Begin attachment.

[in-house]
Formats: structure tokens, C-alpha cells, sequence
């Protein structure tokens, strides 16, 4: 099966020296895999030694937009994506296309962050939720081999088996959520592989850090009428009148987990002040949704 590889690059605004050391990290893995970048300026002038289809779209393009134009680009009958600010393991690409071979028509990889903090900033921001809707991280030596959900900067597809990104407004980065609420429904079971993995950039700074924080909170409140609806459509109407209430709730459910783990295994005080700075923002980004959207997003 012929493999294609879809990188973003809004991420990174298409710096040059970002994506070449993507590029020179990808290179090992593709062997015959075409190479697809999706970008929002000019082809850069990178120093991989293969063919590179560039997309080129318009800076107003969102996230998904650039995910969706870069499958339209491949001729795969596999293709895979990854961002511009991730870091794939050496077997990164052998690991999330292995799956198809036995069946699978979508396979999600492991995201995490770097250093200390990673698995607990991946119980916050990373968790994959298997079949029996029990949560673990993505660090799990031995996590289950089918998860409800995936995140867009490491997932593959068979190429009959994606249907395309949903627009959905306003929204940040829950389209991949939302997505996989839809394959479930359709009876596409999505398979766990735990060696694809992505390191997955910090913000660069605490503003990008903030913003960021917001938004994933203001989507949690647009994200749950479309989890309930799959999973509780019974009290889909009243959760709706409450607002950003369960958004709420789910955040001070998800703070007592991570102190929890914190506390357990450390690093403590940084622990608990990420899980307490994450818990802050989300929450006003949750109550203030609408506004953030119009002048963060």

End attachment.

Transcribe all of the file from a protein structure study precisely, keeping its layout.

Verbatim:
[in-house]
Formats: structure tokens, C-alpha cells, sequence
């Protein structure tokens, strides 16, 4: 099966020296895999030694937009994506296309962050939720081999088996959520592989850090009428009148987990002040949704 590889690059605004050391990290893995970048300026002038289809779209393009134009680009009958600010393991690409071979028509990889903090900033921001809707991280030596959900900067597809990104407004980065609420429904079971993995950039700074924080909170409140609806459509109407209430709730459910783990295994005080700075923002980004959207997003 012929493999294609879809990188973003809004991420990174298409710096040059970002994506070449993507590029020179990808290179090992593709062997015959075409190479697809999706970008929002000019082809850069990178120093991989293969063919590179560039997309080129318009800076107003969102996230998904650039995910969706870069499958339209491949001729795969596999293709895979990854961002511009991730870091794939050496077997990164052998690991999330292995799956198809036995069946699978979508396979999600492991995201995490770097250093200390990673698995607990991946119980916050990373968790994959298997079949029996029990949560673990993505660090799990031995996590289950089918998860409800995936995140867009490491997932593959068979190429009959994606249907395309949903627009959905306003929204940040829950389209991949939302997505996989839809394959479930359709009876596409999505398979766990735990060696694809992505390191997955910090913000660069605490503003990008903030913003960021917001938004994933203001989507949690647009994200749950479309989890309930799959999973509780019974009290889909009243959760709706409450607002950003369960958004709420789910955040001070998800703070007592991570102190929890914190506390357990450390690093403590940084622990608990990420899980307490994450818990802050989300929450006003949750109550203030609408506004953030119009002048963060």